Liza: Yes.

 

Jeff: They try and sell their products and services or promote themselves too much and what happens then is that you just come across as someone who’s just a seller or a promoter.

 

Liza: Yes.

 

Jeff: You certainly don’t come across as a thought leader or an expert, so my rule of thumb is I never sell, I never promote any of my services. What I choose to do is share information that is educational and it adds value to my target audience and what then happens is because I’m not trying to sell anything or promote anything they see me as a thought leader, they see me as an expert, which helps me then to move that relationship offline.

 

Top 3 Things to Do Genrate More Leads from LinkedIn

Liza: Absolutely! Having talked about the common mistakes that people make on LinkedIn and on social media, what are the top three things that people can change in their LinkedIn profile to better position themselves.

 

Jeff: Sure, the three main things. The first thing is definitely the profile photo. It’s the first thing people notice when they hit your LinkedIn profile, so you definitely need to update that first and a good profile photo looks like a passport photo. That’s the best way I can explain it. Something from the shoulder up, you’ve got eye contact, there are no distractions in the background. Make sure you wear professional attire. You make eye contact and then you’re smiling as well, show a little bit of personality in that photo.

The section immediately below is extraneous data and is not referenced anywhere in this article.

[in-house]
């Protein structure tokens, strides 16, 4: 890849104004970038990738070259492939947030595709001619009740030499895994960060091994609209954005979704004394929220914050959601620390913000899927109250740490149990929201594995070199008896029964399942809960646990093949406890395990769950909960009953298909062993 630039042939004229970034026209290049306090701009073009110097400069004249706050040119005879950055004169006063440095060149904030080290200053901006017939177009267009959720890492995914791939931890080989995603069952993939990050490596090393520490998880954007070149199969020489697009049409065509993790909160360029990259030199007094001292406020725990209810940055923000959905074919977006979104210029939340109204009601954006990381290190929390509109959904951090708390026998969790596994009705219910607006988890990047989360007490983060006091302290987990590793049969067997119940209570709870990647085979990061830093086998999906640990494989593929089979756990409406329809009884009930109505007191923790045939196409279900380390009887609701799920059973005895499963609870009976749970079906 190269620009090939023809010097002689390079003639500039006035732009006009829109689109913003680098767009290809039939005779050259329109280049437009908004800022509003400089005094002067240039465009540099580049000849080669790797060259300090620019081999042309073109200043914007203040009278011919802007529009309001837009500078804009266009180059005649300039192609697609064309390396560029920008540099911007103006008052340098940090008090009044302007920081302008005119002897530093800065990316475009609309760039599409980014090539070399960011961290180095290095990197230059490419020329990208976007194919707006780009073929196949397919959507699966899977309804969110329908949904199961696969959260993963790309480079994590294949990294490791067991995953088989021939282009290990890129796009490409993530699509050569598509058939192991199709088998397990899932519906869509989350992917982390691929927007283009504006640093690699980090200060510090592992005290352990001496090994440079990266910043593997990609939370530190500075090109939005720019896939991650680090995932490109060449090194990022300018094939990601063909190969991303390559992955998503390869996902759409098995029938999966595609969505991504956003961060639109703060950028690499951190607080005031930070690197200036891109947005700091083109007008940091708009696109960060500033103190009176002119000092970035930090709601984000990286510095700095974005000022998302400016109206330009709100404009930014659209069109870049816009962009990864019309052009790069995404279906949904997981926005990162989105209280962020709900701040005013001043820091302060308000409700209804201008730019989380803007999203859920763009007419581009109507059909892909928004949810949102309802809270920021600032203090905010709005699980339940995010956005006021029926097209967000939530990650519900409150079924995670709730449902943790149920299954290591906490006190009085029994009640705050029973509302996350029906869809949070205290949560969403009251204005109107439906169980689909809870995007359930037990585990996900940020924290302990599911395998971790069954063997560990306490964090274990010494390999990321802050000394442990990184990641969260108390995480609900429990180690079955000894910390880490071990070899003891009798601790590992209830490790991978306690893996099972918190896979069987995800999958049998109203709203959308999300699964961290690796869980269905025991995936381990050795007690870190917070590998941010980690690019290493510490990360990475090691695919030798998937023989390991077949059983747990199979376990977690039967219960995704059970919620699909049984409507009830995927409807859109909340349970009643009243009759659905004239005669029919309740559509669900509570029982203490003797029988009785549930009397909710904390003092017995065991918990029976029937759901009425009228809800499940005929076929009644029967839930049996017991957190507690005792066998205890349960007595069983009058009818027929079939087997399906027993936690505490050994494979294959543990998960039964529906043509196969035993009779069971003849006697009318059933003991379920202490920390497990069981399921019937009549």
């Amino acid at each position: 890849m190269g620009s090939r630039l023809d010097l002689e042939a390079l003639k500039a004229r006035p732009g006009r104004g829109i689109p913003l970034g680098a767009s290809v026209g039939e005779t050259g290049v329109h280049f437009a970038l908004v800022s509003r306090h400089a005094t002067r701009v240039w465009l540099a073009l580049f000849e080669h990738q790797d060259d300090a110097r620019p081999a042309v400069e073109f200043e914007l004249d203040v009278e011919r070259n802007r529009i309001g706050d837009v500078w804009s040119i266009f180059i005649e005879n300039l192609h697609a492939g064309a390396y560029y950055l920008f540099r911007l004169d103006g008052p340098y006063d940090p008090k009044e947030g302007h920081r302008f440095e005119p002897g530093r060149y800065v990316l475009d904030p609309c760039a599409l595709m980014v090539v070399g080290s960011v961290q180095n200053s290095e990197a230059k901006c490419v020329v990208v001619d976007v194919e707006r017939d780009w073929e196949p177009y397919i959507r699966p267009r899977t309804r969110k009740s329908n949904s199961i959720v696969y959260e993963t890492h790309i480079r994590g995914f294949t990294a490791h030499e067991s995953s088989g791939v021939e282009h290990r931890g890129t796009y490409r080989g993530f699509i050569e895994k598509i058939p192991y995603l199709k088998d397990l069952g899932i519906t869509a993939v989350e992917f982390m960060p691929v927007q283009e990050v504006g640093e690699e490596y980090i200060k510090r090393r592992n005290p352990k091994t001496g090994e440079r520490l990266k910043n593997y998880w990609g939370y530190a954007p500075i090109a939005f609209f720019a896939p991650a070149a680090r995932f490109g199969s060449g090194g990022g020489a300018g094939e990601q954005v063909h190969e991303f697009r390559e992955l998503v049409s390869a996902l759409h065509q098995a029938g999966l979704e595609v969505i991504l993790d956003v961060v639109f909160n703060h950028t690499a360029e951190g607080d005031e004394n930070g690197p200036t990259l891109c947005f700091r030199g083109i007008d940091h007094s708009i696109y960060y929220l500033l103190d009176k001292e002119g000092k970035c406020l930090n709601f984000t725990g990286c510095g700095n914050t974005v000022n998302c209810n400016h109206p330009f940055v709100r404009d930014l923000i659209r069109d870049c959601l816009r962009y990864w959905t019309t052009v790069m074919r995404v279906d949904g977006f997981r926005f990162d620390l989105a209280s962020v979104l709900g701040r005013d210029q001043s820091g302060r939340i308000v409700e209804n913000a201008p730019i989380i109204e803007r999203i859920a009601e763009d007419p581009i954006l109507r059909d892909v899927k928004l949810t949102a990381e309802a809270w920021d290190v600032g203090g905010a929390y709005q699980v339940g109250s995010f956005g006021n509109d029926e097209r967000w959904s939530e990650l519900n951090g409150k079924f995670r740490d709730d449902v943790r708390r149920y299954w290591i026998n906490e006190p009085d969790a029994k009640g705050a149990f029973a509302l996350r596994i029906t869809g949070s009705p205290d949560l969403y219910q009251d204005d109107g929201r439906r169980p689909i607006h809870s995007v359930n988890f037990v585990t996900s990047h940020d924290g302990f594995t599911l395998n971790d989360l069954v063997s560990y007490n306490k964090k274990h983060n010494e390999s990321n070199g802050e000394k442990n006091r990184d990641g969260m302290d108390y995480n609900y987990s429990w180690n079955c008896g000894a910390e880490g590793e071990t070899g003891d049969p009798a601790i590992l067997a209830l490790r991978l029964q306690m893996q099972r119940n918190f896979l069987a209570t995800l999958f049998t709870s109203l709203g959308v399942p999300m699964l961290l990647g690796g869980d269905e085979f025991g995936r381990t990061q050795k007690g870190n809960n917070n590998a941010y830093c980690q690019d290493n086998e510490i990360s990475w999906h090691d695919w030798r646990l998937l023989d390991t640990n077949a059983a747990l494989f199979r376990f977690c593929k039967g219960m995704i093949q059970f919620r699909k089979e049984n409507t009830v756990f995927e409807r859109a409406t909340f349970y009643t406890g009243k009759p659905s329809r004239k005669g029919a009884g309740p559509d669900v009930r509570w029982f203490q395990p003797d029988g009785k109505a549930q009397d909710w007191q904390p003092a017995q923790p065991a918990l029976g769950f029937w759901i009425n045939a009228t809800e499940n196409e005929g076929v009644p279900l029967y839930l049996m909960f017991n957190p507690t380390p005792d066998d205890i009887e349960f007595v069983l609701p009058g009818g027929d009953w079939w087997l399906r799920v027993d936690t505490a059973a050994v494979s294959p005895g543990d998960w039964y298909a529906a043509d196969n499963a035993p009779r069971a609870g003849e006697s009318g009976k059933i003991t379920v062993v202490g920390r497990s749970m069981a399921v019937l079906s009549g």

Liza: Yes.

 

Jeff: That’s something that people don’t get right. The main reason why this is the important thing is because people are very short at attention spans. So, when they come to your profile you want to convey to them as quickly as possible who you are and what you’re about and the only way to do that in a millisecond is through your profile photo so that is definitely in the first tip that I can make sure to do.

 

Liza: Yeah that’s a great point. What did they say? A picture speaks a 1,000 words?

 

Jeff: 100 percent yes and more importantly you know, when people, I mean LinkedIn is a web page at the end of the day and static. Studies have shown that when a visitor hits you web site or your web page it takes them 0.2 of a second to decide weather they like your site and whether they want to continue using it or not. So when you work with point 0.2 of a second you want to make sure that your photo conveys the right sort of message. You don’t want to  make people think when it comes to your profile what you’re doing in your photo or you don’t want to not be engaging when they hit your profile. So, I can’t stress enough how important your profile photo is.

 

Liza: I was going to say a nice smiley photo is inviting and that’s what you want them to do, you want to invite them to read more on your profile.

 

Jeff: Definitely, definitely! You’ll be surprised Liza, that I travel around Australia sharing this bit of information and teaching people how to use social media to  generate leads and I always play a game with them.  I always show five or six different LinkedIn photos and I ask people, would they connect just based on the photo and the stuff people pick out it’s phenomenal. The hair this and you know… I like the earrings or I don’t like how, the shirt the guy is wearing, just in a split second they are able to digest all this data subconsciously.